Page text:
Dinesh D'Souza
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Confronted with fanatical Muslims who seem bent on corroborating the worst accusations against their religion, we in the West seem justified in upholding Samuel Huntington's famous thesis of a "clash of civilizations." From the Danish cartoon controversy to the reaction to the Pope's Regensburg address, we seem to be witnessing a virtually unbridgeable abyss between Western principles and Islamic principles. We believe in free speech, and they don't. We believe in reason and pluralism, and they believe in violence.

This way of portraying the Muslim world, however, suffers from two serious flaws. First, it is tactically foolish. This becomes obvious when we recognize that there is a second clash of civilizations, and it is within the Muslim world. The Muslim world is divided between traditional Muslims and radical Muslims. The traditional Muslims are the majority, but the radical Muslims are an influential minority and their numbers are growing. For the past few decades the radical Muslims have been actively recruiting members from the traditional Muslim population. In some parts of the Muslim world, we have seen the Islamic radicals grow so strong that they are in a position to win elections.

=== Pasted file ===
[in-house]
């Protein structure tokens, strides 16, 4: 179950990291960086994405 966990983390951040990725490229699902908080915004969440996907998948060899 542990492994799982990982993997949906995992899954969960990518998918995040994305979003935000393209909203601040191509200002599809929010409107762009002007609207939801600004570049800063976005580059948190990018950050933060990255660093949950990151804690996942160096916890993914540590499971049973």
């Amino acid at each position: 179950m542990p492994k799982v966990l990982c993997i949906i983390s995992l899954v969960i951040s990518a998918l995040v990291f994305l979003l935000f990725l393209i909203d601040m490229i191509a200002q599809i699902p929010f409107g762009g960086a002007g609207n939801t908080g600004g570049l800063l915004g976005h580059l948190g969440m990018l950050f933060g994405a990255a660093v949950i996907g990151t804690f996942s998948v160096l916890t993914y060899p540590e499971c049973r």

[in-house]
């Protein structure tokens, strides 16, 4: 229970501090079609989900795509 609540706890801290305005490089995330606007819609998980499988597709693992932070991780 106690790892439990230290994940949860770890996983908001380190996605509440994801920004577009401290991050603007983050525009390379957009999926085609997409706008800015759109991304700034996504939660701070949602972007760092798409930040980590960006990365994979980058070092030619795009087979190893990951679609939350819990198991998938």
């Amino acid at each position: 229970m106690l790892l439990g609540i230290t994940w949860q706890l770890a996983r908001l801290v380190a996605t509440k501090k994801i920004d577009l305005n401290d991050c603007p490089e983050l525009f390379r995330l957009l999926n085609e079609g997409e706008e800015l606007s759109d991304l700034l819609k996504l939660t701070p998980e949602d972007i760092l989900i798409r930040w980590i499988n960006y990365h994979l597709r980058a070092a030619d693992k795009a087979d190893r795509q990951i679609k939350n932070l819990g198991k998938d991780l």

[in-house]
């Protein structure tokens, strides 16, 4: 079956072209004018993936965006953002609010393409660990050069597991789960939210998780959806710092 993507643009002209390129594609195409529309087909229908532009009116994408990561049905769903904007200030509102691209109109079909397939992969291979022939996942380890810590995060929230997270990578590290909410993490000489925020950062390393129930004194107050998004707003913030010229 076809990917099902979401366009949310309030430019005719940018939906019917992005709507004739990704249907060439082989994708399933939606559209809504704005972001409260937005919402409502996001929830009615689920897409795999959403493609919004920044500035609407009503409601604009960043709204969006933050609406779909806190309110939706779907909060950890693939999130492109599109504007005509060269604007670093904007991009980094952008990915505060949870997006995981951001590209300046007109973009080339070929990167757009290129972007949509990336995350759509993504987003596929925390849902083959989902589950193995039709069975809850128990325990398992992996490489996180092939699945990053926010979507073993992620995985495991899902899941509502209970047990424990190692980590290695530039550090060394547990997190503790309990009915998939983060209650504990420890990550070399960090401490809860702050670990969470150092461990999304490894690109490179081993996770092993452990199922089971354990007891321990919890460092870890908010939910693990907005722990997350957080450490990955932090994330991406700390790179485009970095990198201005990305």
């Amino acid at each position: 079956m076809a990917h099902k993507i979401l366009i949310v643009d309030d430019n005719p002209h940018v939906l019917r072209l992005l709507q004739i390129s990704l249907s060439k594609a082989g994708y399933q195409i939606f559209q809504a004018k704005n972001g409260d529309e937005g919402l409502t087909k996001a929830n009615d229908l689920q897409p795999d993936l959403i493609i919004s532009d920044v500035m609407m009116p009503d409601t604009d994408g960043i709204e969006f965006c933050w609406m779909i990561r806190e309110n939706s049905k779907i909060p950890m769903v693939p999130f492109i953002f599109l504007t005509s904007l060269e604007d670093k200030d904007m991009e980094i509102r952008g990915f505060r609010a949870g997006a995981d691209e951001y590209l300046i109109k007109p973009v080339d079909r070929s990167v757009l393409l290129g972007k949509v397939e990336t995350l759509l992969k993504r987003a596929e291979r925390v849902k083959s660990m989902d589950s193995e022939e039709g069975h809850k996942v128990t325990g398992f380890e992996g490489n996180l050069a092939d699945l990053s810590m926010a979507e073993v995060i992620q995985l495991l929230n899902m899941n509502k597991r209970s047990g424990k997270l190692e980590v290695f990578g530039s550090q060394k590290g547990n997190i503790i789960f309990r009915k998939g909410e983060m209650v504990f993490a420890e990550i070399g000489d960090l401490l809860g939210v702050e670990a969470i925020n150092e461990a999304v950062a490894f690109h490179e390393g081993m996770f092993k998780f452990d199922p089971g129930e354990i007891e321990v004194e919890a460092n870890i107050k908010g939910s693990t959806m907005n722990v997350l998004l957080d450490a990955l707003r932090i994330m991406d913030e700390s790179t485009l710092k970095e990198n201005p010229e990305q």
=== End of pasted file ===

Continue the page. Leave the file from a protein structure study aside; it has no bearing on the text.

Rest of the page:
What this means is that no victory is possible in the war against terrorism without stopping the growth of radical Islam. No strategy can work that fails to stem the tide of conversions from traditional Islam to radical Islam. No matter how many Islamic radicals we kill, the strength of radical Islam is undiminished if it is capable of replenishing its numbers with traditional Muslim recruits. Consequently America should make it a central element of its strategy to drive a wedge between traditional Islam and radical Islam. If we can find common ground with traditional Muslims, we can deter them from flocking to the radical camp.

Attacks on the Muslim religion as violent, or attacks on the Prophet Muhammad as a forerunner of Islamic terrorism, are counterproductive because they have the predictable effect of unifying traditional Muslims and radical Muslims. How can traditional Muslims be expected to show any sympathy toward assaults on their most sacred beliefs and the founder of their way of life? Even if true, such accusations should not be made publicly because their effect is likely to strengthen the worst elements in Islam and make terrorism worse.

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Dinesh D'Souza

Dinesh D'Souza's new book Life After Death: The Evidence is published by Regnery.